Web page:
Best Paper Award for Freistein, Gadinger, Unrau

The best paper award of a renowned German academic journal went to Katja Freistein, Frank Gadinger, Christine Unrau - altogether research group leaders at the Centre for Global Cooperation Research. Just published in the ZIB Zeitschrift für Internationale Beziehungen their article takes a closer look at globalisation narratives of rightwing populist movements and marks the latest output from a research project, which has been developed at the Centre over the years, and now runs through different research fields. 

Freistein, Gadinger and Unrau ask from an International Relations perspective what  role anti-globalisation plays for these groups. However, their approach adds a new perspective to IR research. Using interpretive methods of narrative, visual and metaphor analysis, they want to contribute to the 'performative turn' in populism studies. This approach is interested in stage-like configurations of political space and wants to understand how actors arrange and define this space in stories and metaphors. They see metaphors as entry points to broader narratives and take a closer look on those: the house and the wall. They represent strategies that establish inside/outside dichotomies and thereby can generate emotional consent - which, as the authors interestingly add, ' also opens up avenues for resisting these claims'.  The authors go on and highlight three dimensions of the metaphor, the ‘Outside’, the ‘Inside’ and the ‘Father of the House’. The perspective here opens interdisciplinary space, since these concepts and structures relate to a vast corpus of literature in the social sciences and in anthropology.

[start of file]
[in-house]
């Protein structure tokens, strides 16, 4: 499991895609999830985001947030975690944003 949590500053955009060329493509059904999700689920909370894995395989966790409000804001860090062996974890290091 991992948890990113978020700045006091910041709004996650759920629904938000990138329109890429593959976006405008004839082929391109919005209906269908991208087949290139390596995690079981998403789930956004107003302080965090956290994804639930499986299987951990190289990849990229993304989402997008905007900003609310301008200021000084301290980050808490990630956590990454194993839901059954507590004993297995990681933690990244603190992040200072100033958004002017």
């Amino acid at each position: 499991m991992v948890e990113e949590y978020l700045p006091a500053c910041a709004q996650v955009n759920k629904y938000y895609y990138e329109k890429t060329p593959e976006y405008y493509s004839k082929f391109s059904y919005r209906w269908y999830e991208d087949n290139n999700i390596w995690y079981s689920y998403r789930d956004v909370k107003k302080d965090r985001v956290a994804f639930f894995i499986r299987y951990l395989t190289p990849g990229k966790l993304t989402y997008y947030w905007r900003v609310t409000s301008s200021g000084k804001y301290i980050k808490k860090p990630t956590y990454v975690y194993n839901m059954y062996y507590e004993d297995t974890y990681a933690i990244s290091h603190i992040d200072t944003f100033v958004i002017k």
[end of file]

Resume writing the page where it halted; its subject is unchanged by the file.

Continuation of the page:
Populism research is well based in two current research fields at the Centre, namely  'legitimation and delegitimation in global cooperation' and 'global cooperation and diverse conceptions of world order'. An upcoming conference on 'Re-Imagining the Past' includes contributions that ask how rightwing populism narrates the more or less glorious past for current purposes. 'Remembrance between Retrieval and Retro-projection'.